Thursday, February 27, 2014

Brain Fitness

We all know that exercise is good for us. We know we need to do it, and many of us actually want to. It builds our self confidence, it helps us lose weight, it keeps our heart healthy and much more. Well, what if exercise could get you better grades? Would your feelings change about exercising? Would you be more likely to roll out of bed and drive to the gym? For most college students where grades and education is life, the answer would be “YES! Sign me up.” In the vast scope of the interweb where audience can vary dramatically, I would like to address college students specifically, however, note that this information could be applicable to those in all walks of life.

I am here to spread the word that exercise can facilitate intelligence. A bold statement I know, but I have found it to be true.

Here is the key, exercising primes our minds for learning. Activity prepares us to absorb information and focus. There are a number of sources that validate this point and a number of studies have been conducted suggesting that exercise can help you be smarter. For the purpose of this article, intelligence will be described as performance on academic tests, not necessarily fluidness or creativity (problem solving.)

A study done by the University of St. Thomas found that performance on reading tests improved with those participating in exercise programs before the test.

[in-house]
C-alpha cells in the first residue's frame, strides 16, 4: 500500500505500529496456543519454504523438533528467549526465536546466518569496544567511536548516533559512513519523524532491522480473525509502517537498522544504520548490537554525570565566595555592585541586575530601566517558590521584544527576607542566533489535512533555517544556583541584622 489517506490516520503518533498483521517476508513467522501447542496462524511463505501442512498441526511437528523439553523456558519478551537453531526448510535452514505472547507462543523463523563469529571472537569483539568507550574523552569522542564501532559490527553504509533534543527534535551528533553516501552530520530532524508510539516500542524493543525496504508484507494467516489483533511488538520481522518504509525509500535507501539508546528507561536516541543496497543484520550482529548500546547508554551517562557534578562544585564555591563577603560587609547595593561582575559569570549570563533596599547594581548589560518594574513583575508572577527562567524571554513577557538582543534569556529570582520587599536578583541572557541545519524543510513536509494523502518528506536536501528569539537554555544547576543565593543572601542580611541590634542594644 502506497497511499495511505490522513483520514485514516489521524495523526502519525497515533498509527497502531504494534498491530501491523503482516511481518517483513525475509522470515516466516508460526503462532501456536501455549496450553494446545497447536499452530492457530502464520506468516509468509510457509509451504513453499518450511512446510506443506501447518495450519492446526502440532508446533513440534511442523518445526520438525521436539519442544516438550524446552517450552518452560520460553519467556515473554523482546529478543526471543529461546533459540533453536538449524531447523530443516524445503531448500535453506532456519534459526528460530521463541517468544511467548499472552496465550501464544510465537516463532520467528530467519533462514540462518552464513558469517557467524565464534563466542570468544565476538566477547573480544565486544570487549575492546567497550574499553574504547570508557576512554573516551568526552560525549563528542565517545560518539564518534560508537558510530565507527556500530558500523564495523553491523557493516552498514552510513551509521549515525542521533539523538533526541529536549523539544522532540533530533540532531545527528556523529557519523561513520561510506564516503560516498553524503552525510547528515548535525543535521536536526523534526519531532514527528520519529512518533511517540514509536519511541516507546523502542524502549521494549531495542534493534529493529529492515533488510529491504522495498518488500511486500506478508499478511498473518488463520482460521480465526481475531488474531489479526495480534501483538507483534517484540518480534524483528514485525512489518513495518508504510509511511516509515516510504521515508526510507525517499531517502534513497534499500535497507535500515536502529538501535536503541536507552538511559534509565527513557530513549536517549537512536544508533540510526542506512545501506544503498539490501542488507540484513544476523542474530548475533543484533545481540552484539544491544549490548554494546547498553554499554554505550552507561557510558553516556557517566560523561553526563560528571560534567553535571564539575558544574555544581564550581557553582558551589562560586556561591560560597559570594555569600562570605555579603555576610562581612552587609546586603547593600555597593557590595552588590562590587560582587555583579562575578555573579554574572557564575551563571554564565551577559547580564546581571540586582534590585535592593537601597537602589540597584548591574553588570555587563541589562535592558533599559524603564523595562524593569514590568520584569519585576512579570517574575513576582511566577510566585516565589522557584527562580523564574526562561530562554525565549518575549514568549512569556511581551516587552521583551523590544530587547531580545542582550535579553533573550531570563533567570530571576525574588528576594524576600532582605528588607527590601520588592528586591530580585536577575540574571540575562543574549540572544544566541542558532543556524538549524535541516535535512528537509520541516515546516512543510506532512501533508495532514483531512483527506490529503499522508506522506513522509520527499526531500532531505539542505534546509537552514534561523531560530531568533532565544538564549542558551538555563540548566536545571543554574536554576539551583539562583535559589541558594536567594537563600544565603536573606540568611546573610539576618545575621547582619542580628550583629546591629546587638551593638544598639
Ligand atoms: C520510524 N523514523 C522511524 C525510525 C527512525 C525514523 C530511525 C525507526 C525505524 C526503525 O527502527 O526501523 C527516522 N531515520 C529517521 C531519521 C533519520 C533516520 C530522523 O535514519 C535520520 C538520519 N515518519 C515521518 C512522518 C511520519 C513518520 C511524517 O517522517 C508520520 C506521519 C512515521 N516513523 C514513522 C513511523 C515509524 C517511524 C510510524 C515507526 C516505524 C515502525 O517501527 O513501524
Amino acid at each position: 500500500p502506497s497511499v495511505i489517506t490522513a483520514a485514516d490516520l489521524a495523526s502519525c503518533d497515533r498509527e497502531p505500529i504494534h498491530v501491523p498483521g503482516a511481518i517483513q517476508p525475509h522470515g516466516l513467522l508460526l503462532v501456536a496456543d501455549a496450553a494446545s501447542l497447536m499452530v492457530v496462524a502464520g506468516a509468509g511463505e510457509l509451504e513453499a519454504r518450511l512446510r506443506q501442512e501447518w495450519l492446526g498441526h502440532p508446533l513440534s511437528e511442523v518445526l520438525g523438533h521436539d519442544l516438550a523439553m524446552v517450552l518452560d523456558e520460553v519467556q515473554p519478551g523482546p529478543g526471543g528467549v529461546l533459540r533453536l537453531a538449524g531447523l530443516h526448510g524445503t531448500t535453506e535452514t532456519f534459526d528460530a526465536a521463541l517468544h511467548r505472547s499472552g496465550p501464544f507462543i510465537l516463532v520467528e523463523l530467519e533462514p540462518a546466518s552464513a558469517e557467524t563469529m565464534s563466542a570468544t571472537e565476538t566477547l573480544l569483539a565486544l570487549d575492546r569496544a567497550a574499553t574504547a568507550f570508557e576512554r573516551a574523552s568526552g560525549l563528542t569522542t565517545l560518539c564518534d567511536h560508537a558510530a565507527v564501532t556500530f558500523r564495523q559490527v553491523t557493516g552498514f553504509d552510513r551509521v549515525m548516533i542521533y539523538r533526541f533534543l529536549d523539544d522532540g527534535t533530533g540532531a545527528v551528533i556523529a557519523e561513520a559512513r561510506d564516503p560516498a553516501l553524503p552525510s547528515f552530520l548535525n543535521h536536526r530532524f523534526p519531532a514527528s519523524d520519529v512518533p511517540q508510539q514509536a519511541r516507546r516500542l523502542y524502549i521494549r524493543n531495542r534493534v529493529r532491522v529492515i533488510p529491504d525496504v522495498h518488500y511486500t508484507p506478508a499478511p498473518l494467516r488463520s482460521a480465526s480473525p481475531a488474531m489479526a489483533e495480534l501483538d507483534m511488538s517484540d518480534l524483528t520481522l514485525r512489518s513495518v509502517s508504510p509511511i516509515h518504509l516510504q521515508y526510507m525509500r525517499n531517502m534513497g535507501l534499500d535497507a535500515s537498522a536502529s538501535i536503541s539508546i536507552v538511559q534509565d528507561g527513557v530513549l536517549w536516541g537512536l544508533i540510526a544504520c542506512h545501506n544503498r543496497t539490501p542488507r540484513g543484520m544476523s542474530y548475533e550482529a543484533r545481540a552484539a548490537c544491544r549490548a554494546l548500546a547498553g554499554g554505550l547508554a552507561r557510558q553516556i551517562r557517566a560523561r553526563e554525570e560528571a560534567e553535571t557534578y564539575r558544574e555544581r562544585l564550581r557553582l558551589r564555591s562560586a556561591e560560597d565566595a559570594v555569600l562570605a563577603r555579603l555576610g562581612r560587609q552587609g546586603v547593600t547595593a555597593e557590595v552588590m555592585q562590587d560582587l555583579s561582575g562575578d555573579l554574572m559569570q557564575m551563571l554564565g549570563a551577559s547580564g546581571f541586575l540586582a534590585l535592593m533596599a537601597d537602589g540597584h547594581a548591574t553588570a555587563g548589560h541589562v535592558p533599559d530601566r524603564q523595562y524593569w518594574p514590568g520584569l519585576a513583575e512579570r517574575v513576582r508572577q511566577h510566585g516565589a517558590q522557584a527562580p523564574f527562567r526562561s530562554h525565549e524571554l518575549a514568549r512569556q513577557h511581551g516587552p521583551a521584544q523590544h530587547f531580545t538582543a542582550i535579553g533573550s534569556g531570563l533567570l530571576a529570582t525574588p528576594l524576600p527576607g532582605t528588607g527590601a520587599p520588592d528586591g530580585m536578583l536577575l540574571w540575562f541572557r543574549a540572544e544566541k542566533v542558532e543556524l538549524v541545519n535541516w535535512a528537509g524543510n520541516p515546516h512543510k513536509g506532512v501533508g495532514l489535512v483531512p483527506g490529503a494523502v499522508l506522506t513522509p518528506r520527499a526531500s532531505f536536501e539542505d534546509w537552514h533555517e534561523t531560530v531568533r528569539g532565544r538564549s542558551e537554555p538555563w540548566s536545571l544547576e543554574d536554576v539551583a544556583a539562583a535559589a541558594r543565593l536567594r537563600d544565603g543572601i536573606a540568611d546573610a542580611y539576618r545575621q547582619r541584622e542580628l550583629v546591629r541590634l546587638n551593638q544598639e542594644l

“The main emphasis of this study was to determine if rhythmic exercise was an alternative method to standard classroom emphasis on improving reading scores. Participants in this study who completed the exercise performed at a higher level on the reading comprehension test than students who did not.” (Mead et al.)

The following are tables presented in the study where the scores of the control (those without exercise) are given and the scores of the experimental are given also.

The cause of this increased performance on academic tests after exercising is, in  part described and supported by a study done by Kara Palmer. She found that after a 30 minute bout of exercise that preschoolers showed marked increase in ability to sustain attention.  This may be the reason for enhanced performance on academic tests, the ability to focus and give attention for longer periods of time.

So what is this good for? What will you do with this?

Well it is my belief that exercise can replace many of the ineffective and unhealthy methods we use to keep ourselves focused and studying. Methods such as caffeine consumption, sugar consumption, pulling all nighters etc. Next time you are trying to study and can’t keep yourself awake, I encourage you to drop and give me 20! It might just help you more than that can of coke or red bull. If you are skeptical, just try it. Start exercising and see if your own test scores increase. If they don’t, at least you will feel and look better.  :)

Provided below is a video - an opportunity to learn more and make your own opinions. 

(Note: the information I provided is very brief and should be supplemented by your own findings.)

Thank you for reading!


Mead, Tim P., et al. "The Facilitative Effect of Acute Rhythmic Exercise on Reading Comprehension of Junior High Students." Physical Educator 70.1 (2013): 52-71. Print.

Palmer, Kara K., Matthew W. Miller, and Leah E. Robinson. "Acute Exercise Enhances Preschoolers' Ability to Sustain Attention." Journal of Sport & Exercise Psychology 35.4 (2013): 433-7. Print.1-15. Print.